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Combatting Cyber Crime

Combatting Cyber Crime

Cyber-enabled crime still remains a growing industry, overtaking some conventional crime types. Law enforcement has been adapting over the last few years but the pace of change is breathtaking.

There is a whole industry surrounding the ‘new criminal’ that leaves behind conventional attack in favour of cyber attack. Passwords are no longer enough to protect people from cybercrime, and many passwords are just too short or easy to break. Hackers are running multiple programmes and don’t need too much information to allow them to complete the sequence. Passwords should now be viewed as part of the security chain and not the only requirement to keep our systems safe.

Multiple security barriers are now needed to block online criminals and effectively secure sensitive information. Some companies are developing a physical key designed to protect online accounts to be used alongside existing security measures such as passwords. These measures may not be needed if we think more carefully about our passwords. Strong passwords protect against phishing sites, limits third-party access to emails and files and works to prevent hackers from pretending to be their target. Many of us have trouble remembering long and secure passwords and often favour those easy to hack, such as our children and partner’s names. These weaknesses in our security are often compounded by the fact that they are then written down. The difficult issue of getting passwords right has been acknowledged and researched by the Government and we are starting to see alternative guidance emerge.

The advice to use or include three random words in your password creating algorithmic strength against common issues like brute force attacks – where hackers use software to churn passwords out until it discovers the correct one. It’s about choosing three random words that mean something to you and therefore can be remembered. It also advises not compromising your work and home systems by using the same password for both. “Cyber Streetwise” promotes just three simple steps. Taking on this advice alongside the two other simple steps can go a long way to make your online experience much more secure. Cyber Streetwise asks people and businesses to:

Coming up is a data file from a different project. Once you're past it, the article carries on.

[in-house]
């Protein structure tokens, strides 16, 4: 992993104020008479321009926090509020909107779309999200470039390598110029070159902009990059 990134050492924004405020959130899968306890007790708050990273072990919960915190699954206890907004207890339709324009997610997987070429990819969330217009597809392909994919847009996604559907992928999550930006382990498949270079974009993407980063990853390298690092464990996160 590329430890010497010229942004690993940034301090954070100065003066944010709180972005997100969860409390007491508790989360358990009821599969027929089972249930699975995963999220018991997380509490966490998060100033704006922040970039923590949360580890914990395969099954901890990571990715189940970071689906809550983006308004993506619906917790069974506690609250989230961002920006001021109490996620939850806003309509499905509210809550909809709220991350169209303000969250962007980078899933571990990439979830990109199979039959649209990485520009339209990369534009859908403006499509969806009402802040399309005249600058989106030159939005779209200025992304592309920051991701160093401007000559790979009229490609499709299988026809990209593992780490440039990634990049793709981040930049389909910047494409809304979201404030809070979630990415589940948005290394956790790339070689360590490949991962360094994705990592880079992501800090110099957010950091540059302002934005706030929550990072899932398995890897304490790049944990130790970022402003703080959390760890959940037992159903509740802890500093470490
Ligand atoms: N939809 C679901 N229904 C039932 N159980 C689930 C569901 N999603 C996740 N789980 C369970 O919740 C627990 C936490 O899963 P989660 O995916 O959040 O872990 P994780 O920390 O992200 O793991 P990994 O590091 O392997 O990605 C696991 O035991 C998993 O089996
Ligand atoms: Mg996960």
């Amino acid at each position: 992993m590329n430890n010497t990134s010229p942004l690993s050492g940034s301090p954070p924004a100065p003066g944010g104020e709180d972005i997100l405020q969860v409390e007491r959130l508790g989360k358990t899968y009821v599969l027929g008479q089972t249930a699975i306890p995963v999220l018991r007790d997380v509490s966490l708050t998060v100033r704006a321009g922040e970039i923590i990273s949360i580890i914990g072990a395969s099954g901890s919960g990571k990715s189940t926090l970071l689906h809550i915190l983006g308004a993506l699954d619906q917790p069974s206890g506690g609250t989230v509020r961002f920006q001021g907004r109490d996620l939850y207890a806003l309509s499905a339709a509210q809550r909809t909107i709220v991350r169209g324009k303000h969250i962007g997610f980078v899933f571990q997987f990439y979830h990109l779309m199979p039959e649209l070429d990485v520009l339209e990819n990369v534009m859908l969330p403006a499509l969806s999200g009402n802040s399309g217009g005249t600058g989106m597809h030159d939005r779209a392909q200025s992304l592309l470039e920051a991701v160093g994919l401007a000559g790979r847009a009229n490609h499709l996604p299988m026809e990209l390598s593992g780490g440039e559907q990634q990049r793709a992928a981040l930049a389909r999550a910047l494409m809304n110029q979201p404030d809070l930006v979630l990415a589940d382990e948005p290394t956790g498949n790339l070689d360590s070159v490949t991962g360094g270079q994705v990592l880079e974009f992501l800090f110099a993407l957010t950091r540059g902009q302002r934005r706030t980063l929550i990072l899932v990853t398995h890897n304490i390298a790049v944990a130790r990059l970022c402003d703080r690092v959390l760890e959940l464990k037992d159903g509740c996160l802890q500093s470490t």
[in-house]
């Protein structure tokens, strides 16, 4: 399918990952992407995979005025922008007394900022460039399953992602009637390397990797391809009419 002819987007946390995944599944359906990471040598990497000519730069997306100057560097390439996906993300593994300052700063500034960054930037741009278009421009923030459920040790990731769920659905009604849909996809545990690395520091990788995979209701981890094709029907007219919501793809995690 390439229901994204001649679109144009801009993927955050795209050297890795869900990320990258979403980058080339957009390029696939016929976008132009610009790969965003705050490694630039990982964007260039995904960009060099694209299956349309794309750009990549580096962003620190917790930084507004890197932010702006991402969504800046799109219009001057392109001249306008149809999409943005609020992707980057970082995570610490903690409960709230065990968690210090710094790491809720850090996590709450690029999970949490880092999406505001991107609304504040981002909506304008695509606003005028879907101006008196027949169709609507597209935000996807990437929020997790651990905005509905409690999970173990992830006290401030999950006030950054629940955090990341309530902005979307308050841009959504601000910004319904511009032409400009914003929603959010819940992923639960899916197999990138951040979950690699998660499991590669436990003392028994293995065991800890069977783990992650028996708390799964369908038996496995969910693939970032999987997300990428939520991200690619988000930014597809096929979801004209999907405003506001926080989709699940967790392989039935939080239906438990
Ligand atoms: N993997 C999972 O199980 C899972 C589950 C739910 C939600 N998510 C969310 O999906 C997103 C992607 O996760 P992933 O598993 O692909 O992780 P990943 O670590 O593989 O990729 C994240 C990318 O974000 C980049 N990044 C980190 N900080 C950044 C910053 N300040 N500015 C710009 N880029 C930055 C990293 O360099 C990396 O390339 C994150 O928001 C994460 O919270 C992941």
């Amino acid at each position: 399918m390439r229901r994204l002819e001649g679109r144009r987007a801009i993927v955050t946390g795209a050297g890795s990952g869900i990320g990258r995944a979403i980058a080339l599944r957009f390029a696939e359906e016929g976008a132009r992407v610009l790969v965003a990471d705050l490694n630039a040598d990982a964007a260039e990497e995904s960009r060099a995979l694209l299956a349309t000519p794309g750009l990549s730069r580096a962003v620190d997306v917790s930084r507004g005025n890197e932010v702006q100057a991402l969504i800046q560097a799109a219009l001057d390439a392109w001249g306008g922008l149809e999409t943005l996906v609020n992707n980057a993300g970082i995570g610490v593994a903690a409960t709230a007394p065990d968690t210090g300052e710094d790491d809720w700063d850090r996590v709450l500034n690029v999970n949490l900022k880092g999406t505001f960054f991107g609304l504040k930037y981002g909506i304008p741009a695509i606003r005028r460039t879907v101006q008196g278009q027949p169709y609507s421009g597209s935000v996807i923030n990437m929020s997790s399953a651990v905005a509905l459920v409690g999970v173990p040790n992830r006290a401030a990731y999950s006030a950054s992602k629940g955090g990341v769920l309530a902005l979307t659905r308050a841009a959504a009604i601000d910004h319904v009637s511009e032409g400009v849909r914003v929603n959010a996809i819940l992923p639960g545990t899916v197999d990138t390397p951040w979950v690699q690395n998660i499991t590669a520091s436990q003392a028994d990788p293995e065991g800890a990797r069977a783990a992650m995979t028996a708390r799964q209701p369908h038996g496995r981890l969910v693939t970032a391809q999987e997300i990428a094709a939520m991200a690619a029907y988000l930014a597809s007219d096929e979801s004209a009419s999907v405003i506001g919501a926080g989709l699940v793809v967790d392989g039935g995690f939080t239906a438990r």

• Step 1 – Devise passwords made of three random words to help protect you from cybercrime. A strong password is your first line of defence against hackers and cybercriminals. You can still use symbols and numbers if you need to, however, three random words are key.
  • Step 2 – Install security software such as anti-virus. This helps protect your device from viruses and hackers.
  • Step 3 – Download software updates as they contain vital security upgrades which help keep your device secure. Password policy and advice is constantly debated and will continue to be.
“Most cybercrime today is enabled by human error”
GCHQ recognises one of the most important elements in encouraging people to use strong passwords is whether they can remember them, so the three random words advice makes good sense. Most cybercrime today is enabled by human error – trusting instructions that are sent electronically, or being taken in by complex scams in which criminals pose as clients, vendors, employees, executives, or other professionals in order to gain access to financial assets. Extracting passwords is big business especially through phishing. We can all take small and big steps to keep our systems safe and secure. Strong passwords, regularly changed and following the simple steps advice can make a huge difference.
Maxine de Brunner speaker

Maxine de Brunner

Maxine de Brunner rose through the ranks of one of the most high-pressure working environments in the world, and in doing so was awarded the QPM for her services to policing. An experienced advisor on transformational change, Maxine has led one of the most historically significant change programmes to the structure and delivery of the policing service across London; driving forward enhanced working practices through augmented technologies, reduction of management and bureaucracy and improved budget management.


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